The Western Australian government has drawn criticism around a highly unusual delay on the publication of a report on establishing a statewide electric vehicle (EV) charging network.
The report, which proposes a relatively low cost roll out of a network in Perth and across regional and remote West Australia, has sat on the desk of cabinet for more than twelve months since it was finalised.
The product of an electric vehicle working group created in 2017 under a memorandum of understanding to “identify opportunities to collaborate in promoting and accelerating the transition to electric vehicles”, it was finalised in December 2018 and only published after a push by its authors.
Although Australia lags behind the transition to electric mobility, there were three times as many EVs sold in Australia in 2019 compared to 2018 and the global shift is likely to continue as carmakers are forced to phase out petrol and diesel vehicles in countries such as the UK.
Western Australia once led the way in the introduction of electric vehicle charging infrastructure – the RAC EV charging network rolled out in 2015 consisted of 11 sites from Perth to Augusta in the south, and was the first of its kind in Australia.
The new report seeks to ensure equity of access to EV charging infrastructure across remote and regional WA and hence encourage consumer confidence in the technology – and according to the authors it could be done for the “crazy cheap” sum of $23.6 million.
“The last barrier to EV uptake is to encourage regional and rural Australia to embrace EVs,” says Australian Electric Vehicle Association (AEVA) spokesman for WA, Chris Jones, adding it wouldn’t cost very much compared to other vehicle refuelling infrastructure.
“It’s crazy cheap compared to what we spend – even a (petrol station) roadhouse is a minimum $2 million.”
After it was submitted to cabinet, Jones says he and other contributors to the report, including EV owner David Lloyd and head of the UWA Renewable Energy Vehicle Project (REV Project) Thomas Bräunl, were surprised at the lack of action on the report.
“Usually when proposals go to cabinet its in lockdown and then it comes out as a policy. We thought maybe they’re spending time devising a cracking good EV policy,” Jones tells The Driven.
Bräunl tells The Driven, “After one year lapsed and nothing had been done we were really pushing to get it published so we could at least use it for scientific publications.”
It took Bräunl writing to government to request it be published or he would publish it to get any response. As a result, it is now published on the REV Project website, not a government site.
The report outlines a plan to establish 6 EV charging sites in the Perth area and another 57 sites across the state about 200km apart to provide access for locals as well as encourage electric vehicle tourism.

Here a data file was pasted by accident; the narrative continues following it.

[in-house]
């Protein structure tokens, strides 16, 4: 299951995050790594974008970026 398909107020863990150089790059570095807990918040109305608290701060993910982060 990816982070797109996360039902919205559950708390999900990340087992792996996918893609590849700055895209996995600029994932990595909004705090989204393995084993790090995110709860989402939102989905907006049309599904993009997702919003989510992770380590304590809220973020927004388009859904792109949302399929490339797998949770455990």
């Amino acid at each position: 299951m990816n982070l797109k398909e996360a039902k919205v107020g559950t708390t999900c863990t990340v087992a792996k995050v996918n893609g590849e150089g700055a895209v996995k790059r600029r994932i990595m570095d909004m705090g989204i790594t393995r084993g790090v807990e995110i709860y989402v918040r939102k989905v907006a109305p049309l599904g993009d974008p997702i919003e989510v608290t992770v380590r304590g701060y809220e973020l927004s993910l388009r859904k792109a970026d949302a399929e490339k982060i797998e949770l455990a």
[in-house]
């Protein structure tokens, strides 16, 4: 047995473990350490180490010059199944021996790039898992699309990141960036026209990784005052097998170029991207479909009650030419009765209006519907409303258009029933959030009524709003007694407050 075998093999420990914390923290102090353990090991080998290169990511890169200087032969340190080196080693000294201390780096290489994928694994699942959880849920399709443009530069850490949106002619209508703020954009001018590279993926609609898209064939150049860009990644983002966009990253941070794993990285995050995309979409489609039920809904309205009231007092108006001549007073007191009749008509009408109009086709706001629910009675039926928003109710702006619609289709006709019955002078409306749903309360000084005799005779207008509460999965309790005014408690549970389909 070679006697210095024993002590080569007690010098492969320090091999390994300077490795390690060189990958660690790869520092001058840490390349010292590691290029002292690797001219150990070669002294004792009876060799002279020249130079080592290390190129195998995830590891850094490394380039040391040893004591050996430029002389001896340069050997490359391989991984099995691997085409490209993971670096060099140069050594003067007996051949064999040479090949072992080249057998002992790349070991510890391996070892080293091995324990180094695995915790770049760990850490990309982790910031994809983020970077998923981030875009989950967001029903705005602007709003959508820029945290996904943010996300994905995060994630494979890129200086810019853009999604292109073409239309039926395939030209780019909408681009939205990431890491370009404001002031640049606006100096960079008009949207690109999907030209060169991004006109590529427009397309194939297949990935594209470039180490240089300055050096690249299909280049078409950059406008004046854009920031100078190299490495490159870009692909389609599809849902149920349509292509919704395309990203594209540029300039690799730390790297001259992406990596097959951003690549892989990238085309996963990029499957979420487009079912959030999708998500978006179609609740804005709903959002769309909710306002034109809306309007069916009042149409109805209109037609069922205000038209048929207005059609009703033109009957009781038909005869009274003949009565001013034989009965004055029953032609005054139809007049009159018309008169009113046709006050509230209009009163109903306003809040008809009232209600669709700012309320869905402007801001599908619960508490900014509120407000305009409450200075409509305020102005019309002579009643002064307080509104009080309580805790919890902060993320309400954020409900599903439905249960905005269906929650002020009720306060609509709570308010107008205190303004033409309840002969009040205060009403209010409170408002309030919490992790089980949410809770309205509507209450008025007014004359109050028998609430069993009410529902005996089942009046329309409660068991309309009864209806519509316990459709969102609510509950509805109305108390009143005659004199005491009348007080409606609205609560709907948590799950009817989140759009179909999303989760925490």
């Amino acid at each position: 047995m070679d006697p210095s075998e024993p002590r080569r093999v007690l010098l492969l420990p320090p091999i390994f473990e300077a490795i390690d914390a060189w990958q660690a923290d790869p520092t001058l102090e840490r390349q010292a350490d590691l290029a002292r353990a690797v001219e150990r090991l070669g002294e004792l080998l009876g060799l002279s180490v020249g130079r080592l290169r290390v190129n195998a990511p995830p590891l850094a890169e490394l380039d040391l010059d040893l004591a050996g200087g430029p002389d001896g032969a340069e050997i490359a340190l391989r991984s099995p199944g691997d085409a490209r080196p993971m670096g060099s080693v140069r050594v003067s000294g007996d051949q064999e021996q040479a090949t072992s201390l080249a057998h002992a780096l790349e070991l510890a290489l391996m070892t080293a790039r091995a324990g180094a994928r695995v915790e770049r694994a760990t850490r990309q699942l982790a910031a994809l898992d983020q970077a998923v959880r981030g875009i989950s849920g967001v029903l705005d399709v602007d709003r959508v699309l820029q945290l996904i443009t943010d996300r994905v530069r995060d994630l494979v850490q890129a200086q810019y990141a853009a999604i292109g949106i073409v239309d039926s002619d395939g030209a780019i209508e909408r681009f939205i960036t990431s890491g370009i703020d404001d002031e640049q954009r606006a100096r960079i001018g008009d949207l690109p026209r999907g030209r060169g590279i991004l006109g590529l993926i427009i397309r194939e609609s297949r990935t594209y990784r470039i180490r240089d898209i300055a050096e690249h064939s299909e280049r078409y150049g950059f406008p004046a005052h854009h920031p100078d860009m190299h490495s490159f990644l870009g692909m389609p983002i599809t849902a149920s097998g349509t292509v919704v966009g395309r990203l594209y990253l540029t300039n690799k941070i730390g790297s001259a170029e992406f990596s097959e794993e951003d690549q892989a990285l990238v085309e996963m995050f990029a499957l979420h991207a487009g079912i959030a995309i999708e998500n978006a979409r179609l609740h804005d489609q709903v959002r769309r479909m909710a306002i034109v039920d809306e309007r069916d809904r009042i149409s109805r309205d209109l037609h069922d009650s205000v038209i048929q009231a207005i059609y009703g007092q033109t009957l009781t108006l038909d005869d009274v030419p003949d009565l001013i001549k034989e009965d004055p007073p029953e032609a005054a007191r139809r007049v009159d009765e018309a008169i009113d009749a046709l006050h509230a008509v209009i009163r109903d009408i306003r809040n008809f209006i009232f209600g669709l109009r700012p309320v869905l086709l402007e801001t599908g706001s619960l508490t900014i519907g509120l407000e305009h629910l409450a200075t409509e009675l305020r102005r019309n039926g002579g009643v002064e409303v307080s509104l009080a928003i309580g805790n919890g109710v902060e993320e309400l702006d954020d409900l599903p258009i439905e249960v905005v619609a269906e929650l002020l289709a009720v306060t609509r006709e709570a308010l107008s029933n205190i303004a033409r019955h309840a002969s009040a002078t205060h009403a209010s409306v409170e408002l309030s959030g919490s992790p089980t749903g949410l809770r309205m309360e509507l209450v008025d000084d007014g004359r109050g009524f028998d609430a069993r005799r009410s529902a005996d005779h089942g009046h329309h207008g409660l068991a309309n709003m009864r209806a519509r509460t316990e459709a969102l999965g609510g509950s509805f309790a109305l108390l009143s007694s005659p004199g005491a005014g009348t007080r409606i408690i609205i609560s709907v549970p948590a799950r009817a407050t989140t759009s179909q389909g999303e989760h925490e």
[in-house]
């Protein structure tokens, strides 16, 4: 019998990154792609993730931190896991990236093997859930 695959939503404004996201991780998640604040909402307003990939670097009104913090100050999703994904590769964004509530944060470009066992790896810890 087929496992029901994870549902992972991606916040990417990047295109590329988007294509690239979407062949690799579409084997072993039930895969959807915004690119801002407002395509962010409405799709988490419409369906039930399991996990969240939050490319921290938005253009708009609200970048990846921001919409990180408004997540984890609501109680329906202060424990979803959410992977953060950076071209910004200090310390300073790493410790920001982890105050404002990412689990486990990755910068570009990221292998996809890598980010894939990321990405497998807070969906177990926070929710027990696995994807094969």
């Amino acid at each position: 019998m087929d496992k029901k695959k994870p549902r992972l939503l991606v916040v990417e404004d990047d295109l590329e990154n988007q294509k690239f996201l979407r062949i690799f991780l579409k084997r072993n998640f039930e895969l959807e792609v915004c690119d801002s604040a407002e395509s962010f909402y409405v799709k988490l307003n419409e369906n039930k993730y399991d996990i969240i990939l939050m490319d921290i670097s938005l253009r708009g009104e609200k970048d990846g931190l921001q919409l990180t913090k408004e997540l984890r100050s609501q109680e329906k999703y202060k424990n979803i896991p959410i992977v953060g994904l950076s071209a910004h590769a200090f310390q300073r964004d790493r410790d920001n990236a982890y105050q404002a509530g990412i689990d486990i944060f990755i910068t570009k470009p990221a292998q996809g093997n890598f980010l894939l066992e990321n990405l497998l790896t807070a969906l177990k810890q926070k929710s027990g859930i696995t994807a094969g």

It also encourages the state government fleet to adopt a moderate target of 25% electric vehicles that would also help establish a secondhand market for electric vehicles.
But Lloyd says that the report may have been held back by the hydrogen lobby backed largely by the powerful gas industry.
“The amount [of $23.6 million” is a drop in the bucket for main roads,” says Lloyd.
“One reason for delay was the hydrogen lobby which wanted the report to include hydrogen stations,” he says.
Jones agrees. “I do think they’ve been huffing on hydrogen pretty hard, because gas industry rules the roost,” he says.
But installation of hydrogen refuelling stations have an asking price of $4-5 million per station according to Lloyd – and while the technology may make sense for long haul and heavy vehicles, there are only two hydrogen fuel cell passenger vehicles currently on the market, the Toyota Mirai and the Hyundai Nexo.
Hydrogen infrastructure would not only cost more to build, it would also cost drivers more at the pump.
“To produce the hydrogen it’s going to cost more than petrol, cost more than electric energy, because the energy efficiency is 4-5 times lower for hydrogen compared to electricity for passenger vehicles” adds Bräunl.
Because the government has chosen to instead sit on the report, Jones and fellow AEVA members are instead taking matters into their own hands, starting a campaign to build a crowdfunded EV network between Perth and Esperance.
“In the absence of government support we have to do it ourselves,” says Jones. “We’re sick of waiting, although I don’t think it’s a sustainable way to do it.”
Bräunl says that it’s not too late to table the report, and AEVA is encouraging EV owners to pressure their local members to do so.
“The data hasn’t dated, ideally it should be actioned,” says Bräunl.
“There needs to be initial funding from government otherwise it’s not going to be economical.”
“Western Australia is unique from most western countries – the market is not going to solve this.”
Bridie Schmidt is lead reporter for The Driven, sister site of Renew Economy. She specialises in writing about new technology and has been writing about electric vehicles for two years. She has a keen interest in the role that zero emissions transport has to play in sustainability and is co-organiser of the Northern Rivers Electric Vehicle Forum.